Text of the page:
Deleted and Extended Scenes (HD, 14:07) – A series of short scenes and extensions that were largely deleted to quicken the pace of the film or lessen the violence. The deleted and extended scenes are Erik in Argentinian Airport, Shaw with Cuban Generals, Charles and Moira's Tryst Part 1, Charles and Erik Recruit Angel (Extended), The Russian Truck (Extended), Erik vs. Russian Guards (Extended), Shaw's Plan (Extended), Havoc Training Part 1 (Extended), Banshee Training Part 1 (Extended), Havoc Training Part 2 (Extended), Banshee Training Part 2 (Extended), Hank and Raven in the Lab (Extended) and Moira and Charles Tryst Part 2.

    Composer's Isolated Score – This feature is presented in Dolby Digital and is included on both the Ultra HD and Full HD Blu-rays.

    Ultra HD Blu-ray Verdict

    X-Men: First Class Ultra HD Blu-ray Verdict
    X-Men: First Class is a great film that manages to reboot the ailing franchise whilst remaining true to the spirit of the comics and the earlier films. A great script and some excellent casting, along with assured direction from Matthew Vaughan results in a film that combines comic book sensibilities and historical reality with the retro cool of a 60s Bond movie. The film is entertaining, exciting and funny in equal measures and the effects and design work are top notch. In the end First Class started a successful new trilogy of X-Men films, brought Bryan Singer back into the franchise, received critical acclaim and made stars of much of the cast. It even managed to please the fans, so after the disappointing X-Men: Apocalypse perhaps it's time to get Vaughan and his collaborators back.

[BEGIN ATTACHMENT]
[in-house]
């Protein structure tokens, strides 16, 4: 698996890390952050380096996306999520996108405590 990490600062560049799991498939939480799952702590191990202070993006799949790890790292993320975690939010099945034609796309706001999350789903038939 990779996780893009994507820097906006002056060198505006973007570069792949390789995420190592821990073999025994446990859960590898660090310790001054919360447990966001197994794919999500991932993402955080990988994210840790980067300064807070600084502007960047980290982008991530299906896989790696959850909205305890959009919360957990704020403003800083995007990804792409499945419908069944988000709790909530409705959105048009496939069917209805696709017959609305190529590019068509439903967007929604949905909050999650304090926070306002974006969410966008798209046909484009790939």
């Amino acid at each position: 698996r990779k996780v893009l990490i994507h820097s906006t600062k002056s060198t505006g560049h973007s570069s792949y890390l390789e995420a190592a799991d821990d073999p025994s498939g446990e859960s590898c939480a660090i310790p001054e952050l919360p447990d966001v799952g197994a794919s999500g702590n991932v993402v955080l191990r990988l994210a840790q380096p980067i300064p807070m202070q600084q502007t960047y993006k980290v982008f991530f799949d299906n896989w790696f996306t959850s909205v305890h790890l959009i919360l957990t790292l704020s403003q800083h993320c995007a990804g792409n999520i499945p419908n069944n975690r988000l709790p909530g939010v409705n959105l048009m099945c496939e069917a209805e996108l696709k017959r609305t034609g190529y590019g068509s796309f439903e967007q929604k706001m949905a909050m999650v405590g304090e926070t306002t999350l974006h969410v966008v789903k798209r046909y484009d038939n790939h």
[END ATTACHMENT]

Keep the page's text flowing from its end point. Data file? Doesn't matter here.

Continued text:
X-Men: First Class is a great film but the 4K Blu-ray doesn't offer enough to warrant an upgrade

    Whilst the film is great, the Ultra HD Blu-ray is disappointing and feels like a rather cynical attempt by 20th Century Fox to cash-in on the new format. The picture looks good but is a less pronounced improvement over the regular Blu-ray and doesn't come close to some of the better 4K Blu-ray releases. The new disc uses the same DTS-HD MA 5.1 soundtrack found on the regular Blu-ray so no new immersive audio mix, and that same Blu-ray is included with the Ultra HD disc. All the extras are on the Full HD Blu-ray and are identical to those previously released, which again provides little reason to upgrade to the new format. Unless you really want to have First Class on Ultra HD Blu-ray to go with the 4K releases of Days of Future Past and Apocalypse, you may as well stick with your existing Blu-ray.

    You can buy X-Men: First Class on Ultra HD Blu-ray here and Regular Blu-ray here.

    Suggested retail price when reviewed: £24.99